A woodcut from 1492 showing the Biblical figure Jubal as the discoverer of music (top left) and Pythagoras studying the relationships between intervals in differentinstruments.
Pythagorean tuning was the brainchild of Greek philosopher Pythagoras of Samos (c. 570– c. 495 BC), who formalized a theory in which musical intervals could be derived from the simple ratios of string lengths. The tuning system utilizes the intervals of fourth (4:3) and fifth (3:2) to generate the scale. The difference between the two (9;8) makes up the whole tone, and a minor second is the remainder of a fourth minus two whole tones, the Limma 256:243. As a consequence, six Pythagorean whole tones , which would logically make up an octave (2:1), are larger by an interval called the Pythagorean comma (531,441:524,288), a small interval but noticeable to the human ear.
Despite its purely theoretical origin and practical problems – chords, including thirds sound out of tune, for example – Pythagorean tuning was favored throughout the medieval period and is still used today in shaping melodies on non-keyboard instruments, such as the violin. To many musicians, the larger Pythagorean whole tone sound better than ones of equal temperament (the scale used at keyboards today, in which the octave has been divided into 12 equal parts and which makes it possible to play harmonies in all keys).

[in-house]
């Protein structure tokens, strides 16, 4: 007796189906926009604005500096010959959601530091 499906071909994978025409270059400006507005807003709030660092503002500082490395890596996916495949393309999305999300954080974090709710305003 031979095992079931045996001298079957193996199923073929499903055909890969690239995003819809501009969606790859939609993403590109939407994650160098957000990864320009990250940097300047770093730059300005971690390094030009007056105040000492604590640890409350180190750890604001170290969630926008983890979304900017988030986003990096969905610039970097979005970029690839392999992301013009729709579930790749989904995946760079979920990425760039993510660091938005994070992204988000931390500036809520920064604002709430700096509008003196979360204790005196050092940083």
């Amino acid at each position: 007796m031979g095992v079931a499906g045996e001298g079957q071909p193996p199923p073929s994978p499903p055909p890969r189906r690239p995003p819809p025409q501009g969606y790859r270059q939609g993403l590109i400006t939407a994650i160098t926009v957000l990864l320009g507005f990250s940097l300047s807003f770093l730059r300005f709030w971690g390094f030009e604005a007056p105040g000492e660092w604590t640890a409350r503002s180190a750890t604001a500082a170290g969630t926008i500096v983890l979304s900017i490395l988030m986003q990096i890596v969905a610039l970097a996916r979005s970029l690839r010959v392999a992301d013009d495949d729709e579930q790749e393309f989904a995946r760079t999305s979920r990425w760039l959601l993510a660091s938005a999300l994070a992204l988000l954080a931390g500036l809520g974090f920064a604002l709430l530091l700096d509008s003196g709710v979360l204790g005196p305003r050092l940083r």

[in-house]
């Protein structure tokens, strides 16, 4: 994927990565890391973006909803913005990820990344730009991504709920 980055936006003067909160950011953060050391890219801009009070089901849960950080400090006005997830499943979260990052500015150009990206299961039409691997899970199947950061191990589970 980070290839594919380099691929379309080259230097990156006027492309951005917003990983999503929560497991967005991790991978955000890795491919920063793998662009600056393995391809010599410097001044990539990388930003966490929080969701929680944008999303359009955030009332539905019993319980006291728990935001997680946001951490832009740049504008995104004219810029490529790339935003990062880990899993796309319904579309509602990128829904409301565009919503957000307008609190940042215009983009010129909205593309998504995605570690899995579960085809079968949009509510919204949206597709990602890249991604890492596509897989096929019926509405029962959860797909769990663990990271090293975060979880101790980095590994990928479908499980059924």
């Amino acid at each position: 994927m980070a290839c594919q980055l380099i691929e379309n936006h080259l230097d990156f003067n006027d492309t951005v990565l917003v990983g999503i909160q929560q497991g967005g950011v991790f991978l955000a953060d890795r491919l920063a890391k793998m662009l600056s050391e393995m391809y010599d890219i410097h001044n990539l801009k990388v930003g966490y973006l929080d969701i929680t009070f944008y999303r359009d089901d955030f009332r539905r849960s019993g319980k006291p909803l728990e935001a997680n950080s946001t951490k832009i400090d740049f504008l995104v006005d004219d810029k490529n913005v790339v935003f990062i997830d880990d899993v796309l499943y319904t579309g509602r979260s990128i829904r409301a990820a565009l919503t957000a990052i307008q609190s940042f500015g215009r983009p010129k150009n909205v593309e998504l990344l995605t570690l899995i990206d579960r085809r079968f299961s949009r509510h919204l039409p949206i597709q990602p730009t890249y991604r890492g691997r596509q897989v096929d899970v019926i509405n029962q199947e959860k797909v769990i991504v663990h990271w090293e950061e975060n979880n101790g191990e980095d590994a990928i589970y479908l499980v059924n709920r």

The obsession of early music theorists with the size of scale steps has had a key influence on music, inspiring numerous attempts throughout history to create the perfect intonation system from compromises to create perfect harmonies in a limited number of keys, to contemporary systems utilizing tensions and dissonances for expressive effects, such as the use of the syntonic comma – the difference between a just intonated major third and the Pythagorean third – in the music of American composer Ben Johnston. Other attempts include keyboards with more than one key for certain pitches, to enable the tuning to be adjusted to different harmonies.